Grunge godfathers Mudhoney rage at Underground Arts - WXPN | Vinyl At Heart

Thirty-five-or-so years since Seattle’s somber brand of rock-and-roll flipped mainstream music on its head, only a handful of the artists responsible for that revolution are still riding the tour circuit and spreading the good word of grunge gospel. The most famous of them, Pearl Jam, is still recording new music and selling out arenas, and although the Foo Fighters may not have been a seminal part of gunge’s origin story, well legend has it that their frontman surely was.

Although you’re probably unlikely at this point to get to see either of those artists play the thrashy punk rock that brought them up in the tiny basement clubs they were brought up in, there is at least one band remaining from that era whom you can still see play just the way you could back then, and it just so happens to be one of the ones that started it all: if you’re willing, if you’re able – Mudhoney will still clobber you with distorted amp stacks, and you’ll be better off for it.

Hoveriii | photo by Josh Pelta-Heller for WXPN

To warm up the Underground Arts stage Sunday night, Hooveriii (pronounced “Hoover Three,” if you were wondering) lined up five-thick with sax and synth on the flanks, and blasted the Underground Arts crowd with a luxuriant set of proggy psych-rock. They play their instruments with a level of skill approaching the prodigious, with frontman Bert Hoover looking a little like Duane Allman in an anachronistic Spacemen 3 tee, his long hair flailing with every headbang on dueling-octave guitar solos that would make Nels Cline nod in approval.

Onto a set draped with in-season Halloween decor, the Mudhoney men emerged at almost 10 p.m. They started – and ended – with music from 1988’s Superfuzz Bigmuff, but along the way took the loyal legions on a tour of their whole tour of their catalog, while behind them a large screen cycled through the relevant album’s cover art. New this year, selections from Plastic Eternity were featured prominently, but for a catalog of eleven records spanning over three decades, only a couple were overlooked.

Mudhoney | photo by Josh Pelta-Heller for WXPN

Now in their late fifties and early sixties, guitar-slingers Mark Arm and Steve Turner, and drum-thumper Dan Peters are grunge’s elder-statesmen. Arm resembles the second coming of Iggy a little bit these days, especially when he gets serious later in the set and sheds his rhythm guitar to hold a loose mic. That semblance doesn’t feel like all that much of a coincidence though when you hear just how much of Mudhoney’s music channels the, er, raw power of The Stooges, and although their heydays are some 18 years apart, if you turn it up the throughline from “Lust For Life” to “F.D.K. (Fearless Doctor Killers)” still makes the walk from 1977 to 1995 feel like the shortest distance between two points.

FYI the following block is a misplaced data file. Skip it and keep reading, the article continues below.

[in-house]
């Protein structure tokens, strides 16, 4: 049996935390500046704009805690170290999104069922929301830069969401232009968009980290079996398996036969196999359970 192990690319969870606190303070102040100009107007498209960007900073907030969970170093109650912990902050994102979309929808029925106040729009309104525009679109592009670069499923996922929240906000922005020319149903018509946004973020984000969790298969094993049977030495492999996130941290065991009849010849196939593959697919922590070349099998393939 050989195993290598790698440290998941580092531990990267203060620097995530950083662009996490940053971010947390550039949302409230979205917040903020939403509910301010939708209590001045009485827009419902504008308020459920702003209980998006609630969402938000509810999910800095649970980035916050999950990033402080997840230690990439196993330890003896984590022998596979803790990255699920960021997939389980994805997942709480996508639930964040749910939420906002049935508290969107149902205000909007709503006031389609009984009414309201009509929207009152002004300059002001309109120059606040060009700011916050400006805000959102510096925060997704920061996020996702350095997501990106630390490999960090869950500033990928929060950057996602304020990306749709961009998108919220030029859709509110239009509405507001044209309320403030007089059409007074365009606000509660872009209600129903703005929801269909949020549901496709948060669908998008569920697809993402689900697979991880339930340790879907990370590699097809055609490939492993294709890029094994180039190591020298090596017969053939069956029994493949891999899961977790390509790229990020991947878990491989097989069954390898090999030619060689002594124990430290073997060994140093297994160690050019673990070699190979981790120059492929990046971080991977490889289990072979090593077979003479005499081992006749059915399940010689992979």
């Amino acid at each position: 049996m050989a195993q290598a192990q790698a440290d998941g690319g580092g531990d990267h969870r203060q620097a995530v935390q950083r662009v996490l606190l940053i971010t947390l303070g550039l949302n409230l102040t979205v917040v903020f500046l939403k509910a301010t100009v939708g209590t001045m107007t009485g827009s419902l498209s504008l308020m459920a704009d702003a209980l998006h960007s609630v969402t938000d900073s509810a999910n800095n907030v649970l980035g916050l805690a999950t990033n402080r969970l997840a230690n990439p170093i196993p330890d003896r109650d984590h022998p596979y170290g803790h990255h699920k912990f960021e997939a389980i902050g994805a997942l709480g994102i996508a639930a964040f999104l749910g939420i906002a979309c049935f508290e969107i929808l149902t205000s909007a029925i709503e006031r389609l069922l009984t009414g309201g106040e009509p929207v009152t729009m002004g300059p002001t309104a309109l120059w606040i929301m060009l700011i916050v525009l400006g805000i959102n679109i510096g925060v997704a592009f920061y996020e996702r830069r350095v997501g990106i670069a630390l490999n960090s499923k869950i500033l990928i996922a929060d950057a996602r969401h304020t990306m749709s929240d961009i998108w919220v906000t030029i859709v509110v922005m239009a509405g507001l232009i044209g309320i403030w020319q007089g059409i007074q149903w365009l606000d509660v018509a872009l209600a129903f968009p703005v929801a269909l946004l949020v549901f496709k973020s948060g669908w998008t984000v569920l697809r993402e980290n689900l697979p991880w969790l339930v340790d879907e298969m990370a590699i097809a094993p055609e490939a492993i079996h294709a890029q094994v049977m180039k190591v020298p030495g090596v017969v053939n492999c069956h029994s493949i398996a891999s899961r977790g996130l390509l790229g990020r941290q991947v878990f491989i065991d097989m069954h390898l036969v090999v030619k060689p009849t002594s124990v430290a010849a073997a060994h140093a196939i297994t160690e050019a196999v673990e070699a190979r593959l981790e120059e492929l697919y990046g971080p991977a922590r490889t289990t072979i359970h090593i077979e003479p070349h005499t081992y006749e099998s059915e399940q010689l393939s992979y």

Joined now by Guy Maddison replacing original bassist Matt Lukin, who retired from music some 20 years ago, through Sunday’s performances of fan-favorites like “Touch Me I’m Sick” and “Suck You Dry,” great newer tracks like “Little Dogs” and an encore featuring blistering renditions of “You Got It” and “In ‘n’ Out Of Grace,” Mudhoney seems to have managed to maintain everything they’ve always offered as far back as their earliest records – the chemistry, the cohesion, and the comedy: on their merch table, a small stand of signature collectable black-rimmed reading glasses features a sign that reads “Touch Me, I’m Sixty.”

No matter: age-related astigmatism aside, they’ll still kick your ass with their skater sneaks on.

Underground Arts
  • If I Think
  • Move Under
  • Get Into Yours
  • Nerve Attack
  • Who You Drivin’ Now?
  • Souvenir Of My Trip
  • Let It Slide
  • Judgement, Rage, Retribution and Thyme
  • Good Enough
  • Sweet Young Thing (Ain’t Sweet No More)
  • Touch Me I’m Sick
  • Little Dogs
  • Inside Job
  • Suck You Dry
  • Almost Everything
  • Flush The Fascists
  • F.D.K. (Fearless Doctor Killers)
  • Oh Yeah
  • I'm Now
  • Paranoid Core
  • Human Stock Capital
  • 21st Century Pharisees
  • One Bad Actor
  • You Got It
  • Tom Herman’s Hermits
  • When Tomorrow Hits
  • In ‘N’ Out Of Grace
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